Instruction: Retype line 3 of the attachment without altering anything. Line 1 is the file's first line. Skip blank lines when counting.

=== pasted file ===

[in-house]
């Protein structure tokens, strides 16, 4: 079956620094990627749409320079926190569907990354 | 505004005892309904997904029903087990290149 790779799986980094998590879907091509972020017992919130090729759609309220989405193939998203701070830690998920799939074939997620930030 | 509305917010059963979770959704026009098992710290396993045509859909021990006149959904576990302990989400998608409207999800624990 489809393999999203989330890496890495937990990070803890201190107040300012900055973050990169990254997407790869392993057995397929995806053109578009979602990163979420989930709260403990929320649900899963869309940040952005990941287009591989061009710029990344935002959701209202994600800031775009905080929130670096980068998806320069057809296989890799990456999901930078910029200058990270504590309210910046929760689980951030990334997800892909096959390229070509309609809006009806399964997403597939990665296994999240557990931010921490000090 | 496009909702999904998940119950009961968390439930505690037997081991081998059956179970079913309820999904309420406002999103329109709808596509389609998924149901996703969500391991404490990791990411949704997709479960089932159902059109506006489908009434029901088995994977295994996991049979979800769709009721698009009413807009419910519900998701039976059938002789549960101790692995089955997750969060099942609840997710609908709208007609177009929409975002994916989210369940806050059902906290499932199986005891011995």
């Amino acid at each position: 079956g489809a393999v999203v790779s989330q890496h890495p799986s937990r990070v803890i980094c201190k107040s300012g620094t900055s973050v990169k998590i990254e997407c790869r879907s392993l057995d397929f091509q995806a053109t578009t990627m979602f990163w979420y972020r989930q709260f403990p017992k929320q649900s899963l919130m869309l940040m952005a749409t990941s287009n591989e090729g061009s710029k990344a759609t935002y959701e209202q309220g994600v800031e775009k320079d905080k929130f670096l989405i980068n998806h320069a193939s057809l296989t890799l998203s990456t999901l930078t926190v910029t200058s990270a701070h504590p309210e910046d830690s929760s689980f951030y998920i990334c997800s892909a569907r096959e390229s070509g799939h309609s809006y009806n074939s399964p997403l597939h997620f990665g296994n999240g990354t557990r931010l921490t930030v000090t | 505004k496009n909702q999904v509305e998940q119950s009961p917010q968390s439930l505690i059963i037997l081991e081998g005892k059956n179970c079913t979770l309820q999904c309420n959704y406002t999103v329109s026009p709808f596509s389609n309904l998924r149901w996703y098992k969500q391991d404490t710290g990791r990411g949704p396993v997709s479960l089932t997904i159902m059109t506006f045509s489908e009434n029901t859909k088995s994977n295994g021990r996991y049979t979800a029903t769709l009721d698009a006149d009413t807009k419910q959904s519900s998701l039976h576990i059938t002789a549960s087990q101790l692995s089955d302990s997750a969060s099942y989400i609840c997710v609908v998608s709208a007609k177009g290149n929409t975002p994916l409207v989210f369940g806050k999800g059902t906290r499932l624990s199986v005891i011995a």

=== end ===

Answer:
């Amino acid at each position: 079956g489809a393999v999203v790779s989330q890496h890495p799986s937990r990070v803890i980094c201190k107040s300012g620094t900055s973050v990169k998590i990254e997407c790869r879907s392993l057995d397929f091509q995806a053109t578009t990627m979602f990163w979420y972020r989930q709260f403990p017992k929320q649900s899963l919130m869309l940040m952005a749409t990941s287009n591989e090729g061009s710029k990344a759609t935002y959701e209202q309220g994600v800031e775009k320079d905080k929130f670096l989405i980068n998806h320069a193939s057809l296989t890799l998203s990456t999901l930078t926190v910029t200058s990270a701070h504590p309210e910046d830690s929760s689980f951030y998920i990334c997800s892909a569907r096959e390229s070509g799939h309609s809006y009806n074939s399964p997403l597939h997620f990665g296994n999240g990354t557990r931010l921490t930030v000090t | 505004k496009n909702q999904v509305e998940q119950s009961p917010q968390s439930l505690i059963i037997l081991e081998g005892k059956n179970c079913t979770l309820q999904c309420n959704y406002t999103v329109s026009p709808f596509s389609n309904l998924r149901w996703y098992k969500q391991d404490t710290g990791r990411g949704p396993v997709s479960l089932t997904i159902m059109t506006f045509s489908e009434n029901t859909k088995s994977n295994g021990r996991y049979t979800a029903t769709l009721d698009a006149d009413t807009k419910q959904s519900s998701l039976h576990i059938t002789a549960s087990q101790l692995s089955d302990s997750a969060s099942y989400i609840c997710v609908v998608s709208a007609k177009g290149n929409t975002p994916l409207v989210f369940g806050k999800g059902t906290r499932l624990s199986v005891i011995a």